Vietnamese on surviving five lockdowns in Australia

By Thanh Tam, An Pham   August 3, 2021 | 03:30 am PT
Vietnamese on surviving five lockdowns in Australia
A lone woman, wearing a protective face mask, walks across an unusually quiet city centre bridge on the first day of a lockdown as the state of Victoria looks to curb the spread of the Covid-19 outbreak in Melbourne, Australia, July 16, 2021. Photo by Reuters/Sandra Sanders.
A Vietnamese family living in Melbourne has experienced five lockdowns since the Covid-19 pandemic first hit Australia early last year.

"As in many countries around the world, during the first lockdown, people in Australia also lost their temper, rushed to hoard food and toilet paper from supermarkets and shops," said Hoai Huong.

She said the lockdown order in March last year was the first time people in Australia experienced the feeling of having their personal freedom restricted and having to comply with many regulations like wearing face masks in public, keeping a distance of 1.5 meters from each other, closure of restaurants and hotels and working remotely.

But for her family, the second blockade, which lasted from May to the end of October last year, was the period of greatest crisis and pressure. Huong said her husband was working in Queensland at the time and could not return home for more than 1.5 months due to closure of the interstate border. She had to stay at home and manage everything with her two children.

"Life around the house made everyone feel stressed, cramped and terribly bored. Then, my family had to sit together to find solutions to overcome this period together, like cooking our favorite food together or playing soccer," she said.

After a long lockdown that caused a lot of damage both economically and mentally, the government switched to short blockades when a new outbreak was discovered. Specifically, the third lockdown was five days long during Christmas last year, the fourth was three weeks long in mid-May, while the current one began in mid-July.

"I find this lockdown is more effective since it doesn't have as big an impact on life and the economy like the first two waves," she said.

During the current lockdown, people infected with Covid and people awaiting their test results are isolated at home. The hospital only accepts Covid-19 cases with severe symptoms. Violators of quarantine can be fined or even jailed. The Government of Victoria has set up a hotline to provide food support or essentials for confirmed cases and first generation infections while isolating at home.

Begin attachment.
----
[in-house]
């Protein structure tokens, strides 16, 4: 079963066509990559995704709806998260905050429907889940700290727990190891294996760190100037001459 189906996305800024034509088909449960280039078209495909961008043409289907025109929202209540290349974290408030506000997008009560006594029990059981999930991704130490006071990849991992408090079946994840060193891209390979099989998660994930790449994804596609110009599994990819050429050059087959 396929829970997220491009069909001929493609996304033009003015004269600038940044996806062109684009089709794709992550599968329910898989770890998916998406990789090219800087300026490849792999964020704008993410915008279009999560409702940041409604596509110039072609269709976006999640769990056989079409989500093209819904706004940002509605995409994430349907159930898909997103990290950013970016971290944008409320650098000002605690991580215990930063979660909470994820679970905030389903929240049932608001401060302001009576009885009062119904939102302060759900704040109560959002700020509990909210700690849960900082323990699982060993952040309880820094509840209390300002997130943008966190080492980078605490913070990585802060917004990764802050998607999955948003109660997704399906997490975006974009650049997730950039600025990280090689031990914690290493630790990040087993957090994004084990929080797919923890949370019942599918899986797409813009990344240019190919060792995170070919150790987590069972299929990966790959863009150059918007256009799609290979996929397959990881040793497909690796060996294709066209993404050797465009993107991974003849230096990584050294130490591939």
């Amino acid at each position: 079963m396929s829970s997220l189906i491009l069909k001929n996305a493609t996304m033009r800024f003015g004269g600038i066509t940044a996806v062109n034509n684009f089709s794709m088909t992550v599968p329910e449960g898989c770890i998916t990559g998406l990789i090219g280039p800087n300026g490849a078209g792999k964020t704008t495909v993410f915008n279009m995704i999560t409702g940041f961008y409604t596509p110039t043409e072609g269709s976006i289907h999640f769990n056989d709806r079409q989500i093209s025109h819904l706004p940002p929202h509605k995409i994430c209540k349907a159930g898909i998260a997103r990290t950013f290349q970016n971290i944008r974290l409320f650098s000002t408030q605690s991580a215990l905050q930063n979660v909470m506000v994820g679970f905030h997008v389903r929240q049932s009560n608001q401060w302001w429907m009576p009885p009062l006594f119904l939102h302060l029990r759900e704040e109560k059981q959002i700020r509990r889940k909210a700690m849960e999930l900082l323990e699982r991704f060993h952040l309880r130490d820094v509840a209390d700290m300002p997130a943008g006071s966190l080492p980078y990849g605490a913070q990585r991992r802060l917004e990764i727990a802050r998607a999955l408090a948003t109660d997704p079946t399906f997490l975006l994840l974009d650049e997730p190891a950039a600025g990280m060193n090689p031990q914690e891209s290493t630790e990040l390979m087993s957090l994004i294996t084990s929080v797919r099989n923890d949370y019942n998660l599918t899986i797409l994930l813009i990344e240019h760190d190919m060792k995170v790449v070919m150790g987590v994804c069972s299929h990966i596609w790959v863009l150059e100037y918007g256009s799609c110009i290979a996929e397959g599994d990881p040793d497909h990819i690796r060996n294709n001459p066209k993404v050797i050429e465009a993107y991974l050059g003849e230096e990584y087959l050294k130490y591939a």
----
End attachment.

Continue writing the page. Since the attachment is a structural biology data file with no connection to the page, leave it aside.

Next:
The fifth lockdown in Melbourne was originally scheduled to last from July 16 to 22, but then had to be extended until the end of July 27 due to a surge of new infections. However, the number of new cases in the state of Victoria has gradually decreased in recent days.

Nguyen Nhung, a Vietnamese student at Monash University in Melbourne, looks forward to the end of the lockdown order so she can resume school and meet her friends again.

"For more than a year and a half, I have not been able to return to Vietnam to visit my family. While here, I live alone, so I am very sad," she said. "We were supposed to start the new school year from this week, but had to study online for the first week because of the lockdown."

With the regulation on social distancing, people are only allowed to go out to buy necessities, exercise within a radius of 5 kilometers, get health checks or get vaccinations. To kill time, Nhung often reads books, watches movies, cleans the house or bakes cakes.

"The weather here is rainy and cold all week. So I've been staying inside to keep warm," she said.

Like many other countries, the lockdown has greatly affected the lives of many workers. However, Nhung said the Australian government also launched support packages for people who lost their jobs because of the pandemic.

"The government divides the support into two installments from July 16 to 22 and from July 23 to 27. Each person will receive AU$375 (nearly $276) for between eight to 20 hours of work lost in each installment. If someone lost more than 20 hours, the support is AU$600," she explained.

While Victoria is expected to ease restrictions after July 27 thanks to a decrease in the number of infections, the Covid-19 situation in the state of New South Wales (NSW) is still complicated, according to Kim Vuong, a Vietnamese living in Sydney.

"Sydney has entered its fifth week of lockdown, but the epidemic situation has not shown any signs of abating," she said. "Up to 50 percent of new infections are community transmissions."

NSW on July 26 recorded 145 new infections, an increase of four cases compared to the previous day. State officials say they want the number of new infections close to zero before deciding to lift restrictions in Sydney, a city of more than 5 million people living under a blockade order for the past month. Sydney originally planned for the blockade to last until July 30.

"Some regulations may change. We need to be more aggressive in some areas and relax in others," Premier of New South Wales Gladys Berejiklian said.

Thousands of people took to the streets of Sydney to protest against the lockdown. Despite the Covid-19 regulations, the crowd of protesters gathered with nearly no one wearing masks. Officials now fear the protest could result in an instance of super-contagion.

Protests against Covid-19 restrictions also took place in Melbourne and many cities across Australia. Victorian Premier Daniel Andrews described the protesters as a selfish action from a small demographic.

"My family as well as many people in Melbourne are determined to live with the lockdown until the number of people vaccinated to achieve herd immunity," Huong said. "I think in times like these, everyone has to stay calm, support each other and follow the government's epidemic prevention measures."

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